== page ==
Saturday, January 29, 2022

Elf Shot

Speaking of ailments caused by elves and other supernatural beings, "elf shot" was a concern in the Middle Ages, caused by invisible arrows shot by invisible elves causing sudden shooting pains. I am old enough to have experienced sudden sharp pains in limbs or my side, and I always assume it is simply the ravages of aging, or one of Hamlet's "thousand natural ills that flesh is heir to."

The Middle Ages understood enough about cause and effect to want to ascribe these pains to an external cause, and capricious and malicious elves was the best option. The Old English word aelfsogoða was used to describe internal pain from jaundice, and meant hiccups, also thought to be caused by elves.

The notion of "shot" was supported by archeological evidence; that is, folk in the Middle Ages occasionally found flint arrowheads left over from their neolithic ancestors. These were "evidence" of elf arrows. Dolled up and turned into amulets (see photo), they were worn as charms against witchcraft.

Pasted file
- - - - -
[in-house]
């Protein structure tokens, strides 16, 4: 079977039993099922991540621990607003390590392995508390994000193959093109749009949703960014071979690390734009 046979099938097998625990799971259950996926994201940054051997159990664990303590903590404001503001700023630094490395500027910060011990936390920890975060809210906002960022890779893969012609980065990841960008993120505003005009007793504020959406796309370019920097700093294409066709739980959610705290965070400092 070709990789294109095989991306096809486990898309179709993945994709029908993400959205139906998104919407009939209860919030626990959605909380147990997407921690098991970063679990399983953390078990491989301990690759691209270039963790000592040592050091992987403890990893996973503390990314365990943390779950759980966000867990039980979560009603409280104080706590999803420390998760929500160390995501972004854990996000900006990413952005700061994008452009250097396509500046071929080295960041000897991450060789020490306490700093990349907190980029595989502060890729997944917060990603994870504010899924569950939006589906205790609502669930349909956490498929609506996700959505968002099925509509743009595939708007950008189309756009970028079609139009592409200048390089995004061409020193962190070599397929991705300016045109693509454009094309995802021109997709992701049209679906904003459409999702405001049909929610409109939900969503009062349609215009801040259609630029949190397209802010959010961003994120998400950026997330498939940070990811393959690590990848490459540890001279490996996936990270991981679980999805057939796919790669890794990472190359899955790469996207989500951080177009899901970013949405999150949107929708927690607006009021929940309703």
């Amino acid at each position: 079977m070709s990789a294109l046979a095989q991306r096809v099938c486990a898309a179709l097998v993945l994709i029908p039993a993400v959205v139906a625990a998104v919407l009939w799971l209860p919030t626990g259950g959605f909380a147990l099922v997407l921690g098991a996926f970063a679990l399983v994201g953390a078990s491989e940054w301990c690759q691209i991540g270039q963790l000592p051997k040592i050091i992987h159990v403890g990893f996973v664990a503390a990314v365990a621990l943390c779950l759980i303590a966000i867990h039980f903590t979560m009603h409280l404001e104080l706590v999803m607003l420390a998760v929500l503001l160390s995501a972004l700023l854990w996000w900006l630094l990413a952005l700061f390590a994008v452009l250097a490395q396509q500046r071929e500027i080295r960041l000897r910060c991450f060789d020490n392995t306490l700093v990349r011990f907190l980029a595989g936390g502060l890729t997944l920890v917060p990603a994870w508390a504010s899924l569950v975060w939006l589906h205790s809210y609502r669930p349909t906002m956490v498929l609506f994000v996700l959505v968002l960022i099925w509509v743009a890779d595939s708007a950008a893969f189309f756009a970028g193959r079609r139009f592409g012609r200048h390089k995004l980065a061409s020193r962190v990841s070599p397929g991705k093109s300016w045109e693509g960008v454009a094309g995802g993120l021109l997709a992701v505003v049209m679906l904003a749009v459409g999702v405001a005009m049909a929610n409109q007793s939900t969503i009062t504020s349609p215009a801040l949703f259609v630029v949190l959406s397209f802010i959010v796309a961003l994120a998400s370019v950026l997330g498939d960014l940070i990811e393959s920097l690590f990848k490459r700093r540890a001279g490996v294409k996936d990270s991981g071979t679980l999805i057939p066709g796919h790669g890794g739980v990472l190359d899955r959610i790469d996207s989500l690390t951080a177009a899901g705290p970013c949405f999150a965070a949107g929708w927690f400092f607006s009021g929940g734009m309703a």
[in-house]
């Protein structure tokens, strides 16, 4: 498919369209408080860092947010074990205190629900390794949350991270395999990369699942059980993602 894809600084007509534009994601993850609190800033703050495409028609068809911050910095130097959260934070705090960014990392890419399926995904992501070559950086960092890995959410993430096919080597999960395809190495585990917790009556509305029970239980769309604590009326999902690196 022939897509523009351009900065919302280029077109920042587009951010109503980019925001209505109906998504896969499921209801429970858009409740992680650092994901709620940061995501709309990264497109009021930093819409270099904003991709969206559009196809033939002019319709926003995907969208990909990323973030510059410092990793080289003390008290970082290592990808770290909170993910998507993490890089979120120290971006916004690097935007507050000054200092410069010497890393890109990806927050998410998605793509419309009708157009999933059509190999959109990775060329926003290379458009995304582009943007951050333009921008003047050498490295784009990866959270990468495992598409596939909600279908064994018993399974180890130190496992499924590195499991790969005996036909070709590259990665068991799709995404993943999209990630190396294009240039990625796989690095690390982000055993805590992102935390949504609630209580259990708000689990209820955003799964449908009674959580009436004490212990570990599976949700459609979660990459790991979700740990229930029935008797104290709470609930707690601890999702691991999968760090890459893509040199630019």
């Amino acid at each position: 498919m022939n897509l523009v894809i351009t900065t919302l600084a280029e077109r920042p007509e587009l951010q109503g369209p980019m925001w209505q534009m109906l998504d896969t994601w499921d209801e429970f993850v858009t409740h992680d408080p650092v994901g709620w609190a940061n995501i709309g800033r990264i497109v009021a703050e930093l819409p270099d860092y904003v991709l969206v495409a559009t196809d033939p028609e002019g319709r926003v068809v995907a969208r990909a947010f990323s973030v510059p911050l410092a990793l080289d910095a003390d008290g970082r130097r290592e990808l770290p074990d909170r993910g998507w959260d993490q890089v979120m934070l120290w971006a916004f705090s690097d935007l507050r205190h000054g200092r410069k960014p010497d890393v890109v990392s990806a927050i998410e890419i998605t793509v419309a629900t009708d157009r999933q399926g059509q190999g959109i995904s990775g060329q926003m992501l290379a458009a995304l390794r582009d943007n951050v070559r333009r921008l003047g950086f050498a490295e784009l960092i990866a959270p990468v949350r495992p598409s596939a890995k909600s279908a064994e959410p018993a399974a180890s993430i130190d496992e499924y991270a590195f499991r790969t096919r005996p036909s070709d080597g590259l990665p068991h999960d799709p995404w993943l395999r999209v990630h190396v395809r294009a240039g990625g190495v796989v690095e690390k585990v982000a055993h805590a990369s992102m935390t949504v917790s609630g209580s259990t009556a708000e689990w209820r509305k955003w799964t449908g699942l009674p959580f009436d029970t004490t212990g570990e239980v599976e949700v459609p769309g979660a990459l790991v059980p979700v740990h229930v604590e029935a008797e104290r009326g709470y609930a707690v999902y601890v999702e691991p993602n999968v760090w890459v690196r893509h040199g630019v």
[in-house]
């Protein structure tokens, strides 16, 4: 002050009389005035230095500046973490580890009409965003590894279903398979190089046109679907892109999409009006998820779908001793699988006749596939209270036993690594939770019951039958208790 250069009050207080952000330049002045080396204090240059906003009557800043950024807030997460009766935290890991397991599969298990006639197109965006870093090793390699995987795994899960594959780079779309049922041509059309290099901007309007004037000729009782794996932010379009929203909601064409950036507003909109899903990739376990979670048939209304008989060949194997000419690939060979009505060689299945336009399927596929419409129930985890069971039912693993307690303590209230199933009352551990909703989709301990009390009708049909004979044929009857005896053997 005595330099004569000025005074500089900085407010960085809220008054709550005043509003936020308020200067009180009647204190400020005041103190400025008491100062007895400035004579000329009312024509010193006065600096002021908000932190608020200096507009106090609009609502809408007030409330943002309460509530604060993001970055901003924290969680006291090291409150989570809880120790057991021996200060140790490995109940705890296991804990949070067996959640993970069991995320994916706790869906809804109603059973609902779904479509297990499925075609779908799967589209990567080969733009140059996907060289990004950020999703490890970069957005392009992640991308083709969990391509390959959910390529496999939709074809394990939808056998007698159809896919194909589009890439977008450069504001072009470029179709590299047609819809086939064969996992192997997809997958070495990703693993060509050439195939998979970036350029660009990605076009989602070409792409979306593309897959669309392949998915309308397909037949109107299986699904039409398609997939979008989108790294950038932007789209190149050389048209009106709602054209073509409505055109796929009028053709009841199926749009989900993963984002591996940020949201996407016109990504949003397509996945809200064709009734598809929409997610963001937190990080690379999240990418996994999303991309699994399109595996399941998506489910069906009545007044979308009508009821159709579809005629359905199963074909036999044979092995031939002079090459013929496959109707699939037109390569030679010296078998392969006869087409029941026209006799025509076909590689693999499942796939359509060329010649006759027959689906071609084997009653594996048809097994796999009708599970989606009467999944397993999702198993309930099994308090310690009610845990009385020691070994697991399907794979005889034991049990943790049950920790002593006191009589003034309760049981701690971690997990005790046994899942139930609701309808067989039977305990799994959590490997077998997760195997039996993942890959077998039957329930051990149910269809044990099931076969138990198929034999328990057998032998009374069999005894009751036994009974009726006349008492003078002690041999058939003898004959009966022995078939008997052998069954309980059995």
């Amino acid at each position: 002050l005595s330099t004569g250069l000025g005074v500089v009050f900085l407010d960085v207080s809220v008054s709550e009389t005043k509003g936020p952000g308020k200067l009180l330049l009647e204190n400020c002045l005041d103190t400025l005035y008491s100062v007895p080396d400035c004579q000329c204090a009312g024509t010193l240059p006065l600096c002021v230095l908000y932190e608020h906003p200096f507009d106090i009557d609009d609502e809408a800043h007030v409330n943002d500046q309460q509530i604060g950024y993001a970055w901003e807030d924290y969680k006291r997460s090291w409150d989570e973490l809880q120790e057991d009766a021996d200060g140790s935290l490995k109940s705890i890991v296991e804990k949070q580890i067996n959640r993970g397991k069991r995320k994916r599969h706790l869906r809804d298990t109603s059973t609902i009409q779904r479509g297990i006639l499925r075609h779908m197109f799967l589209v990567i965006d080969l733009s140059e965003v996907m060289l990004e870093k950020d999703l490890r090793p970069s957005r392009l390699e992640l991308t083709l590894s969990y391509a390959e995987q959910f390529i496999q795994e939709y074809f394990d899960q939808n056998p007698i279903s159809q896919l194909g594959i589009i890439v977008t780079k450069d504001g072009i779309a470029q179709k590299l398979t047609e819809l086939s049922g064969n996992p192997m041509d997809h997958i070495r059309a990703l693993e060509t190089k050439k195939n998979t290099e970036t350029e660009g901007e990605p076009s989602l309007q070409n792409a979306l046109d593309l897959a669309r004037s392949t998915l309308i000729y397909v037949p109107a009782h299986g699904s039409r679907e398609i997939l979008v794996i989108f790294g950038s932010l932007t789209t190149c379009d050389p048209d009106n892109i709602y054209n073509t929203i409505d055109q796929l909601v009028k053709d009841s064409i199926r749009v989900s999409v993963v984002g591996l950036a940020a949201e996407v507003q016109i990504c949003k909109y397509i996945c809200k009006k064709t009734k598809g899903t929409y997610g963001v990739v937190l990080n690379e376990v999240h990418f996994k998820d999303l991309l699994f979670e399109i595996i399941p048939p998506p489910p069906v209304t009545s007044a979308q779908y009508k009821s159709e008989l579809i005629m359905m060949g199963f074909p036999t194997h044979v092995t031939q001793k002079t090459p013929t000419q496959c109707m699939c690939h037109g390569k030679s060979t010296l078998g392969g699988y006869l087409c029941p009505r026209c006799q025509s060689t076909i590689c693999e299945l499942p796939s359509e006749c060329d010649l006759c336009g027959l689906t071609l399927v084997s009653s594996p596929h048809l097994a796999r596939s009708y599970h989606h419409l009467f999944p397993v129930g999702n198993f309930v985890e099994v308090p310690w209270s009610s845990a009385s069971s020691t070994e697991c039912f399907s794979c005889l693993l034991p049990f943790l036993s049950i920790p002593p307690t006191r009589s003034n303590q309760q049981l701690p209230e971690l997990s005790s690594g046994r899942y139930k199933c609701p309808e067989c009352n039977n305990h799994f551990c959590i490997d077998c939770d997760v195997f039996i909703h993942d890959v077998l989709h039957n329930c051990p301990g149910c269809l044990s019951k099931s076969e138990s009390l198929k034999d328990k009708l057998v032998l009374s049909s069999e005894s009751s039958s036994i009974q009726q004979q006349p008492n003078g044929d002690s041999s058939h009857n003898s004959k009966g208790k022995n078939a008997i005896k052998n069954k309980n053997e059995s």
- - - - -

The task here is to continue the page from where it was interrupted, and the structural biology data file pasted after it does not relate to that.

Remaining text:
The cure was the concoction described in yesterday's post: feverfew, red nettles, way bread (European plantain); their vaguely spear-shaped leaves would make them suitable to counter an arrow wound.

Concerns about elf shot persisted. A report in 1884 from Orkney attributes the death of a cow from "her heart was riddled with fairy shot."

Going back a couple days...I mentioned St. Æthelwold's time spent at Glastonbury Abbey. It's a fascinating place, and will be the next topic.

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